One morning last summer, when Mark Goldring's wife, Rachel, was away on business and he was preparing a presentation for that day's Labour Party Conference, he noticed that their seven-year-old daughter, Tashi, looked poorly. 'She was definitely sick,' he recalls. 'But I dropped her at school.' He then hurriedly called their childminder and friends in case she had to be sent home.
Reluctant though he was to send a sick child to school, Goldring felt he didn't have a choice because that day's presentation was so important for Voluntary Service Overseas, the charity he runs. With a turnover of pounds 30 million, VSO is one of Britain's Top 100 charities and, as its chief executive, 42-year-old Goldring is in charge of 200 employees in London and 2,000 volunteers who provide badly needed services such as teaching, running engineering or technology programmes, and overseeing agricultural projects in 50 developing countries.
Goldring has to balance the demands of running VSO with the responsibility of bringing up two young children - Tashi has a four-year-old brother, Rory - with his wife, Rachel Carnegie, who has a demanding career of her own, also in international development. 'Everything works fairly well, most of the time,' he says. 'But there's no flexibility if something goes wrong - like a child being sick when one of us is travelling.'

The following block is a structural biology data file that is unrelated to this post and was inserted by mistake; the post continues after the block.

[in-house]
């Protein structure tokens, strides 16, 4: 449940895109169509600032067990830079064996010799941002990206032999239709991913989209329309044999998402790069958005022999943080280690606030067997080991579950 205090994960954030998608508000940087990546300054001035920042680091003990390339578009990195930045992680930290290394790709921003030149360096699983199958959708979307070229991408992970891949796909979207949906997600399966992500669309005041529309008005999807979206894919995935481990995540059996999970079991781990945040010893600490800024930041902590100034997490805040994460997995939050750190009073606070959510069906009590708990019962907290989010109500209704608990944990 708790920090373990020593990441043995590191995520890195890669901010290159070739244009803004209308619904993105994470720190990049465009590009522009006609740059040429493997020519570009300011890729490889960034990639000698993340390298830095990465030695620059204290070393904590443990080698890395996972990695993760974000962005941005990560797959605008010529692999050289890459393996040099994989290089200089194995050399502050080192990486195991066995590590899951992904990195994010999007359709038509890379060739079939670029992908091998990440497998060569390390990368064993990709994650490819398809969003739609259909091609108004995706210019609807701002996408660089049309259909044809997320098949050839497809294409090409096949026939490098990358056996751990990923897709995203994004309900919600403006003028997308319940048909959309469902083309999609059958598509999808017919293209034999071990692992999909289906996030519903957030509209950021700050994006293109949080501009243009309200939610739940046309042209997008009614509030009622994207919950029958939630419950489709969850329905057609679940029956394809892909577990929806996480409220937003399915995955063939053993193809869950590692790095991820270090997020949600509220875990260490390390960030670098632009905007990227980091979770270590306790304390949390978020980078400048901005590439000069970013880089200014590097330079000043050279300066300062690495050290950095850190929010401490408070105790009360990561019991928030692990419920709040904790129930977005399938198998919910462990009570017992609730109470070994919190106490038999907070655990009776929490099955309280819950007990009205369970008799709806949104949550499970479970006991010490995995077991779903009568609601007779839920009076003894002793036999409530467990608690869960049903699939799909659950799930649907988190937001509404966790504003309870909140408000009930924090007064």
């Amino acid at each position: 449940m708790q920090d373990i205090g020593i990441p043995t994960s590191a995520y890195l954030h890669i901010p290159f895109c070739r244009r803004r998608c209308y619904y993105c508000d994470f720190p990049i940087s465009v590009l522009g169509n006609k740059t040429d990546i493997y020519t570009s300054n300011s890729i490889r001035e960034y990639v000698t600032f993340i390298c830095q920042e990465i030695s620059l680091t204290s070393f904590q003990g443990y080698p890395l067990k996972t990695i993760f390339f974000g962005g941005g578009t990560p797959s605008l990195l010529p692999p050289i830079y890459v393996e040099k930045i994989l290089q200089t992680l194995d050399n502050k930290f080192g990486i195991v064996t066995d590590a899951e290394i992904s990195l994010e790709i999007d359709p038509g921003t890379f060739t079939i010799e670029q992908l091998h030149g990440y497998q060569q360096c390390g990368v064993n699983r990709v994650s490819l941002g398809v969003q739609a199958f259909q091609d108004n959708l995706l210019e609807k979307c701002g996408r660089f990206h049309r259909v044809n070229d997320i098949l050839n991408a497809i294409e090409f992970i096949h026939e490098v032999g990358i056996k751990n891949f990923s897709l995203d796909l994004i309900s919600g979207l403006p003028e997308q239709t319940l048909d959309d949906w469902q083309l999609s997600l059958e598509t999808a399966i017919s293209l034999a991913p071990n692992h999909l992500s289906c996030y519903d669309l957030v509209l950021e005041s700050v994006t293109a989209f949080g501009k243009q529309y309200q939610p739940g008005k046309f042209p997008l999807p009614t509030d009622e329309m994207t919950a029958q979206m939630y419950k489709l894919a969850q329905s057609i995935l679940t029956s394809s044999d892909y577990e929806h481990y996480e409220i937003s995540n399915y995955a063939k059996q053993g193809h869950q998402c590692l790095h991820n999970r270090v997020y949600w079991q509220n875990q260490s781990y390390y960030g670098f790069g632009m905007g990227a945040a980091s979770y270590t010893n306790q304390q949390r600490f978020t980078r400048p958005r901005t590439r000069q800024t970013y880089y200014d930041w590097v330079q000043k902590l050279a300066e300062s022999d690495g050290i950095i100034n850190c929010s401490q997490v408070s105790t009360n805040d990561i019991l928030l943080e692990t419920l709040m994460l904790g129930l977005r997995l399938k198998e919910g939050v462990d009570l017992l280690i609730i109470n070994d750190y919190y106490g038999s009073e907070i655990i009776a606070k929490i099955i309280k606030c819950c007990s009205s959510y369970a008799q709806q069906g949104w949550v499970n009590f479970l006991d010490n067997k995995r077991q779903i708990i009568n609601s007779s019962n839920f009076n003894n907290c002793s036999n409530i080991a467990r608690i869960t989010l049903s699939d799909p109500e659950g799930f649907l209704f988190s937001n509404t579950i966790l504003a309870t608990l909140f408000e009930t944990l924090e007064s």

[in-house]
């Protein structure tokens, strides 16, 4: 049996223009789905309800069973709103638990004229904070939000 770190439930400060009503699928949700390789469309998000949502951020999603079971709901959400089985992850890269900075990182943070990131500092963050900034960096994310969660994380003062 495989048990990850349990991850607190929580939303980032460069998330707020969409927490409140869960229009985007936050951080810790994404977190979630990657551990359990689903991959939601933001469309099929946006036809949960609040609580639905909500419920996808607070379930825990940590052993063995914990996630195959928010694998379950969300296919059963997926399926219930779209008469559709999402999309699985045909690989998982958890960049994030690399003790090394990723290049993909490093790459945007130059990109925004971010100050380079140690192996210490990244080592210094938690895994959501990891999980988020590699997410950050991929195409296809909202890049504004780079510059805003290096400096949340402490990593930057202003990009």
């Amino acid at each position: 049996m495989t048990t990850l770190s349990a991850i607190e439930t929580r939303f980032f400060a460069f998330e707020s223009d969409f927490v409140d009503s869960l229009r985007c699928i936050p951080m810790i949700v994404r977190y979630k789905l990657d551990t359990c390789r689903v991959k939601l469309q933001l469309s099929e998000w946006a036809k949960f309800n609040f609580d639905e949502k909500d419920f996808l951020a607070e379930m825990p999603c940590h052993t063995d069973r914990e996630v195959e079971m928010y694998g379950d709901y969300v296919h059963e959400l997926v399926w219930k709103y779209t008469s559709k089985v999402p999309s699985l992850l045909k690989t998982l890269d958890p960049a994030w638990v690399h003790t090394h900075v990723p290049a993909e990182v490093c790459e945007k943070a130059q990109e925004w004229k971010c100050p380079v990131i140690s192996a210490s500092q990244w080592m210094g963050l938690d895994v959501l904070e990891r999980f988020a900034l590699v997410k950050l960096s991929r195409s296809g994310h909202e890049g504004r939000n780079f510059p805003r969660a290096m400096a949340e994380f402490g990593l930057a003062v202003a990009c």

Although Goldring spends up to three months a year abroad, his schedule is more predictable than it was earlier in his career. He went into development after graduating in law from Oxford University and spent two years teaching at Sarawak, in East Malaysia - 'a beautiful place in the middle of jungle'. On his return to Britain, Goldring worked as a legal researcher for BP for nine months, before rejoining VSO, this time as an employee, first in Barbados and then Bhutan, where he set up its operation. 'When I arrived, my office was literally a suitcase in a hotel room,' he remembers. 'There was no proper phone system there then, no fax or e-mail. I had to communicate by telex.'
When the first volunteers were due to arrive, Goldring waited for three days at the airport 'for this tiny plane to come out of the clouds'. Rachel was among them. They stayed in Bhutan for three years, before returning to London, where Mark did an MA in development planning and Rachel worked for a health education charity. He then went to Bangladesh to run the United Nations' development programme - 'I hated it. The combination of UN bureaucracy and the Bangladesh infrastructure brought out the worst in everything' - so he got a new job there with Oxfam, while Rachel worked for UNICEF.
'Everyone we knew in Bangladesh was in development, and we all worked hard,' he says. 'At times of disasters, we'd work round the clock. The worst was a cyclone in 1991, which killed 150,000 people.' After Tashi's birth, Rachel took her to the UNICEF creche each day. They then moved to Fiji, where Rory was born, and Mark ran the British government's South Pacific development programme until he was appointed overseas director of VSO, based in London.